Promising research initiatives for sustainable aquaculture featured at 2023 NSTW

Science and technology (S&T) research initiatives on aquaculture yield key findings as presented during the 2023 National Science, Technology, and Innovation Week (NSTW) at the Iloilo Convention Center on November 22, 2023.

Natural Growth Promoting Feed Supplement for Sustainable Aquaculture

Dr. Rex Ferdinand M. Traifalgar of the University of the Philippines Visayas (UPV) discussed various natural growth-promoting feed supplements. He explained food fish shortage as a national dilemma with the current fish production lacking an estimate of 1.4 million tons annually to feed the country.

Food fish shortage is apparent due to the stagnant and declining catch from commercial and municipal fisheries, with aquaculture being the main contributor to the total volume of fish production at 41%. Furthermore, he emphasized that aquaculture is the future.

Dr. Rex Ferdinand M. Traifalgar discussed the potential of natural growth-promoting feed supplements in aquaculture at 2023 NSTW. (Image credit: Paul Czesar T. Katimbang, ACD, DOST-PCAARRD)

Soybean meal is an imported commodity and an important protein source for aquafeeds that primarily dictate the increasing costs of the Philippine aquaculture practices. Dr. Traifalgar presented that biotechnology through fermentation of sweet potatoes as an alternative to soybean meal can lessen aquaculture costs and increase aquaculture production. This, he added, will aid to the dilemma of food fish shortage.

His research experimented that sweet potatoes with an initial 1-6% protein content, when fermented and developed will increase to 18-40%. This biochemical composition of fermented sweet potato is called ProEnk.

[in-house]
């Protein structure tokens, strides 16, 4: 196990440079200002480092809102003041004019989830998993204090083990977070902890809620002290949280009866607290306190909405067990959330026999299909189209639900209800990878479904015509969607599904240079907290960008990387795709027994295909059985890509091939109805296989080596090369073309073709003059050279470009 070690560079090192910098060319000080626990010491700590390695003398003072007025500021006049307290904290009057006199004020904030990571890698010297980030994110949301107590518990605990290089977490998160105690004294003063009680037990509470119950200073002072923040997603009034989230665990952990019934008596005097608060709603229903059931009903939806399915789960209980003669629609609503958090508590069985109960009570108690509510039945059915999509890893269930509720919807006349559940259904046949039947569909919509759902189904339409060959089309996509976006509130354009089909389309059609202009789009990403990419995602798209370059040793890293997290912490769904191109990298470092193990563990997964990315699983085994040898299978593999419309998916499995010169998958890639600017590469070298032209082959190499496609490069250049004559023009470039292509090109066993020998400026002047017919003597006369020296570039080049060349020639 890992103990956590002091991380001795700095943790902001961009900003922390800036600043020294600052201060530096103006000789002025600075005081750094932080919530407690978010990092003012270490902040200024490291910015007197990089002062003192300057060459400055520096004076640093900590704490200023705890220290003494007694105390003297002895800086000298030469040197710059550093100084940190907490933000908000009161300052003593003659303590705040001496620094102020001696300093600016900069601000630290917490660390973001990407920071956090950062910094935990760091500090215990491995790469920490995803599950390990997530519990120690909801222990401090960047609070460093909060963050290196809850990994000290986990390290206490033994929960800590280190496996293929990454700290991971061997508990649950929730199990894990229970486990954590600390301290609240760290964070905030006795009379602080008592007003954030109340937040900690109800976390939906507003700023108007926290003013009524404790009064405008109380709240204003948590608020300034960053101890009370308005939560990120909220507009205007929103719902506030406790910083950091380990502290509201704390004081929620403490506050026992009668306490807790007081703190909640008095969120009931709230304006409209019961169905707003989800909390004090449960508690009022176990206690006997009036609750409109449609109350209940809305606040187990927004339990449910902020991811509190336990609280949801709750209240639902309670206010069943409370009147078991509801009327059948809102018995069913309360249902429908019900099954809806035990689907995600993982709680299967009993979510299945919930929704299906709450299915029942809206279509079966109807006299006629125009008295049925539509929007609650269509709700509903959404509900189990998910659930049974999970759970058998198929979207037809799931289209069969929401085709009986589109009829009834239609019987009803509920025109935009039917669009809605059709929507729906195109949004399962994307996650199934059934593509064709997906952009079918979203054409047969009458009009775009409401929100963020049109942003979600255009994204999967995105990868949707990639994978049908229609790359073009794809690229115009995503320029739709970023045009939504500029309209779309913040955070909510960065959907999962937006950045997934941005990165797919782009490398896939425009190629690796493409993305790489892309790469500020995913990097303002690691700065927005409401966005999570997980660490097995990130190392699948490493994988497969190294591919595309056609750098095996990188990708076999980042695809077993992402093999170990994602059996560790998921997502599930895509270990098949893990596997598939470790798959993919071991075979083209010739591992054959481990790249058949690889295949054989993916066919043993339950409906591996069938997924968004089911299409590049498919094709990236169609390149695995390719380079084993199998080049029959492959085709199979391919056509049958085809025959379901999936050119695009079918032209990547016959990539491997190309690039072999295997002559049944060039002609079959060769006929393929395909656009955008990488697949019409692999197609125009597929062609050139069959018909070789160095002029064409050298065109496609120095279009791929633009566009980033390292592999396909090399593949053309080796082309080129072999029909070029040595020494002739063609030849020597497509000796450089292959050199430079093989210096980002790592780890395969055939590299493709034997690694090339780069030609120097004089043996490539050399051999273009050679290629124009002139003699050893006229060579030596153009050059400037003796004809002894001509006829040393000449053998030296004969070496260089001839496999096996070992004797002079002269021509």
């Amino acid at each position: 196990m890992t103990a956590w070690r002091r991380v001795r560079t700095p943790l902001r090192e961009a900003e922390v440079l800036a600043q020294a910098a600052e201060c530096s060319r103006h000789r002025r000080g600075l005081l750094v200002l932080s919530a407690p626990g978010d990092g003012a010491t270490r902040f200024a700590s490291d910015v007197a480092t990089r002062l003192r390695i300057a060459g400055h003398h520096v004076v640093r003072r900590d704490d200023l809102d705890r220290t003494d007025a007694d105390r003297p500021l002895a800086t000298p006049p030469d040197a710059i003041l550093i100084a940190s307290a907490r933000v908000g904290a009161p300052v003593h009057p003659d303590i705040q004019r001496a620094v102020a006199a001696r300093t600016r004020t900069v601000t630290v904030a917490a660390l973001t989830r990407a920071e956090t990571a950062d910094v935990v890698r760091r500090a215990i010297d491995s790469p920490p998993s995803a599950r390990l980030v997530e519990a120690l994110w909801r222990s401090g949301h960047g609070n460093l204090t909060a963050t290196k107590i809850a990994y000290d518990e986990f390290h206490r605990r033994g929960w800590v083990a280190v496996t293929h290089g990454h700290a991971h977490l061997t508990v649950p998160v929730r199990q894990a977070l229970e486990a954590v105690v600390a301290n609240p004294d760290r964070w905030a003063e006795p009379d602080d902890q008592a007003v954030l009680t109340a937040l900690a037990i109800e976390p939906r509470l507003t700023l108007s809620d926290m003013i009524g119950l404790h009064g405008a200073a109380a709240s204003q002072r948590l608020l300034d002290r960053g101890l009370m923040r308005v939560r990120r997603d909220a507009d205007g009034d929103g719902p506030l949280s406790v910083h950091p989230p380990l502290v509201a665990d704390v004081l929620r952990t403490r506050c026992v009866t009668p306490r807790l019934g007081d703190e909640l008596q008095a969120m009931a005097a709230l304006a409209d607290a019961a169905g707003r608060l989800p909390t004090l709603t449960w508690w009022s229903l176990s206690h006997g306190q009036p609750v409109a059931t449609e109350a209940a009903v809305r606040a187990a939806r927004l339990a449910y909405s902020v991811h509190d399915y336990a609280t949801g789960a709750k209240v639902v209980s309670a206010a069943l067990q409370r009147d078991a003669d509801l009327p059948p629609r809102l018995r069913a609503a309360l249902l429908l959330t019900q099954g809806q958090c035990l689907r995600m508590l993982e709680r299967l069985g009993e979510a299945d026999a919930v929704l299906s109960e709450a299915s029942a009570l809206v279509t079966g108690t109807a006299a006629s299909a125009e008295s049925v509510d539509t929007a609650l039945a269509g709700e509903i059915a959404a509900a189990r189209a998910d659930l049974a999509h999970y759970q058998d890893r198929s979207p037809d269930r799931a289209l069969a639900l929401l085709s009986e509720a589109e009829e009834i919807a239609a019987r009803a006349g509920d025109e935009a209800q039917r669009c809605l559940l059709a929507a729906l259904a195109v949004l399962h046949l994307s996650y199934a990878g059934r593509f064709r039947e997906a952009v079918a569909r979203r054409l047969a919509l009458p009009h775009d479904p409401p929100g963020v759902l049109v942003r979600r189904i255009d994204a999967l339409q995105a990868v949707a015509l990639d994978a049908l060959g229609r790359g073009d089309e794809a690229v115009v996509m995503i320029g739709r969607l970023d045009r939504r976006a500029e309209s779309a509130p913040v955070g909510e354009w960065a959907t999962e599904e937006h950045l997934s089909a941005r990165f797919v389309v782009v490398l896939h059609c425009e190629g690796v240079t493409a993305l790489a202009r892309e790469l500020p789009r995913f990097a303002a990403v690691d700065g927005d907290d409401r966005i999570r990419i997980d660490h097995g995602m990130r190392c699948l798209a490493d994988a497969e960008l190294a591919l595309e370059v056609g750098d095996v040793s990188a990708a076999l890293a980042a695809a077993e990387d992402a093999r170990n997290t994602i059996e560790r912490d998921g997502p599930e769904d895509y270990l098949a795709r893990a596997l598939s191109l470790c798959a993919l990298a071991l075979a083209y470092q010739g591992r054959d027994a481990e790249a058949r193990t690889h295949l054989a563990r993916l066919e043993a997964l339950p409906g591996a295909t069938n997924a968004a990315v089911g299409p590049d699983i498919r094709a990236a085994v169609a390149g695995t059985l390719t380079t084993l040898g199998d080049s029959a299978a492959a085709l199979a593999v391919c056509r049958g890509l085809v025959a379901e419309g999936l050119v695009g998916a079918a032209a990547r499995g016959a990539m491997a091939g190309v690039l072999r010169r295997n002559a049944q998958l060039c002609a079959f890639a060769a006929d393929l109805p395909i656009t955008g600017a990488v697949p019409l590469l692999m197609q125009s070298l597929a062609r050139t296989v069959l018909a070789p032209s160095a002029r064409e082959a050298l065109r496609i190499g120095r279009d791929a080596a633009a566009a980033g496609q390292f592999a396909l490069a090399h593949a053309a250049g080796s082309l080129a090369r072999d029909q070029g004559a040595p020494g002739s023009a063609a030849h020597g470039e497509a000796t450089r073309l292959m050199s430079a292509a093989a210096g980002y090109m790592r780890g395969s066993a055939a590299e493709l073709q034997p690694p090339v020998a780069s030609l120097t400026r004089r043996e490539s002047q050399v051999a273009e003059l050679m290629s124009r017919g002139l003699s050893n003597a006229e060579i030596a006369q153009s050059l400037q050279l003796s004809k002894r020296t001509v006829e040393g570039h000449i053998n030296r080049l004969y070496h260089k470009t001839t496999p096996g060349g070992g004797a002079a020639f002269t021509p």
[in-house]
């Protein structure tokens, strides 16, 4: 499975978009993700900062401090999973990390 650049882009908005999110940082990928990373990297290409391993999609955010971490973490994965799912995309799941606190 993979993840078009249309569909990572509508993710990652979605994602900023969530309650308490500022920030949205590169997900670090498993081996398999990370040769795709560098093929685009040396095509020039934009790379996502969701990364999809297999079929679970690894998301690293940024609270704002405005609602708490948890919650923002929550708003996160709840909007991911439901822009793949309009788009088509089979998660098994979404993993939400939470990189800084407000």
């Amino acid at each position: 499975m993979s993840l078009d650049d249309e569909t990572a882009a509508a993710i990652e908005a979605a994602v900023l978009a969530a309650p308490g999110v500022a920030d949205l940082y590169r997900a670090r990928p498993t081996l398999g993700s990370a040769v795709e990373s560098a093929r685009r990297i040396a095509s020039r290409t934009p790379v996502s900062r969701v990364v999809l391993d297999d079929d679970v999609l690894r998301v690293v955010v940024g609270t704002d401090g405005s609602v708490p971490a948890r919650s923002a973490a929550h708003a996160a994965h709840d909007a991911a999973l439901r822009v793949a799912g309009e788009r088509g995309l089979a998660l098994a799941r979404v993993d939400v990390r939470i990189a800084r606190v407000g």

Feeding trials on milkfish, tilapia, and shrimp (Pennaus vannamei) using the ProEnK showed that the fermented sweet potato could substitute 50% of soybean meal with survival rate, weight gain, and feed conversion ratio showing significant difference with the commercially available aquafeeds. The Omega 3 (good fatty acids) and Omega 6 (bad fatty acids) ratios found in the feeding trials have significantly improved.

Dr. Traifalgar also mentioned a few projects that experimented on other bioactive feed additives through experimental diets including Durivillaea potatorum Fucoidan (Australia), Ulva lactuca, Peptidoglycan, and Chitin. These projects were all funded by the Philippine Council for Agriculture, Aquatic and Natural Resources Research and Development of the Department of Science and Technology (DOST-PCAARRD).

Microbial biomass fermentation studies, added Dr. Traifalgar, pose sustainable feed protein in aquaculture. Based on the promising results of using bioactive feed additives, these could further boost the productivity, efficiency, and profitability of aquaculture.

Biofloc-based Nursery Tank Production of Shrimp

Results and new technology initiatives on Biofloc-based nursery tank production of shrimp and the Innofloc technology were also presented in the forum.

Dr. Christopher Marlowe A. Caipang of UPV mentioned that among the major shrimp-producing countries, the Philippines has the highest annual growth rate of 12% from 2013 to 2020. Due to the popular demand for shrimp, it is being widely cultured in the country. However, the production of shrimp is threatened by infectious diseases, poor water quality from the source, and decreased production due to the pandemic.